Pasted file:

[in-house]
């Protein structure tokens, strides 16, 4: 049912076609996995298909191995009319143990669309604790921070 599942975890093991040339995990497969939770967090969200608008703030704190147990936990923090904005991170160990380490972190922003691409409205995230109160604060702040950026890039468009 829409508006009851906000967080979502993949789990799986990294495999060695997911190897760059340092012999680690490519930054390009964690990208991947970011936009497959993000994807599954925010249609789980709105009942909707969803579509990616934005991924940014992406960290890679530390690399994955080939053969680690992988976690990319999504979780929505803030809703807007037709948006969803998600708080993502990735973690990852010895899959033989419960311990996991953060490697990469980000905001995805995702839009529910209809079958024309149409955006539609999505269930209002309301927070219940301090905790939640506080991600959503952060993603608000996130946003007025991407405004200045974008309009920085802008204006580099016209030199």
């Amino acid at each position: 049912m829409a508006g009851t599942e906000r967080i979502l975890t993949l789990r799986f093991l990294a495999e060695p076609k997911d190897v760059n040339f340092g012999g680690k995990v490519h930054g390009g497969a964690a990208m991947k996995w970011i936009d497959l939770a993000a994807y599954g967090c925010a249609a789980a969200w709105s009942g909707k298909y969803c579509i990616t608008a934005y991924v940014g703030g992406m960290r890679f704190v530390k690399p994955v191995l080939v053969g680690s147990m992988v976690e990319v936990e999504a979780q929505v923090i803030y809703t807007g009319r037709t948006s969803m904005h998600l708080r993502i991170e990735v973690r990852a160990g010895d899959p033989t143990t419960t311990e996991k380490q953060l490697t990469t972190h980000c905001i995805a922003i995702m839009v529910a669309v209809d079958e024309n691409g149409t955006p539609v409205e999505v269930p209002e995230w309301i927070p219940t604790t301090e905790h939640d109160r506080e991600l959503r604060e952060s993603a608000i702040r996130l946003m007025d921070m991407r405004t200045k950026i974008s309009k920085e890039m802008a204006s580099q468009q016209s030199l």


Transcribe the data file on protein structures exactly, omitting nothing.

[in-house]
């Protein structure tokens, strides 16, 4: 049912076609996995298909191995009319143990669309604790921070 599942975890093991040339995990497969939770967090969200608008703030704190147990936990923090904005991170160990380490972190922003691409409205995230109160604060702040950026890039468009 829409508006009851906000967080979502993949789990799986990294495999060695997911190897760059340092012999680690490519930054390009964690990208991947970011936009497959993000994807599954925010249609789980709105009942909707969803579509990616934005991924940014992406960290890679530390690399994955080939053969680690992988976690990319999504979780929505803030809703807007037709948006969803998600708080993502990735973690990852010895899959033989419960311990996991953060490697990469980000905001995805995702839009529910209809079958024309149409955006539609999505269930209002309301927070219940301090905790939640506080991600959503952060993603608000996130946003007025991407405004200045974008309009920085802008204006580099016209030199």
């Amino acid at each position: 049912m829409a508006g009851t599942e906000r967080i979502l975890t993949l789990r799986f093991l990294a495999e060695p076609k997911d190897v760059n040339f340092g012999g680690k995990v490519h930054g390009g497969a964690a990208m991947k996995w970011i936009d497959l939770a993000a994807y599954g967090c925010a249609a789980a969200w709105s009942g909707k298909y969803c579509i990616t608008a934005y991924v940014g703030g992406m960290r890679f704190v530390k690399p994955v191995l080939v053969g680690s147990m992988v976690e990319v936990e999504a979780q929505v923090i803030y809703t807007g009319r037709t948006s969803m904005h998600l708080r993502i991170e990735v973690r990852a160990g010895d899959p033989t143990t419960t311990e996991k380490q953060l490697t990469t972190h980000c905001i995805a922003i995702m839009v529910a669309v209809d079958e024309n691409g149409t955006p539609v409205e999505v269930p209002e995230w309301i927070p219940t604790t301090e905790h939640d109160r506080e991600l959503r604060e952060s993603a608000i702040r996130l946003m007025d921070m991407r405004t200045k950026i974008s309009k920085e890039m802008a204006s580099q468009q016209s030199l």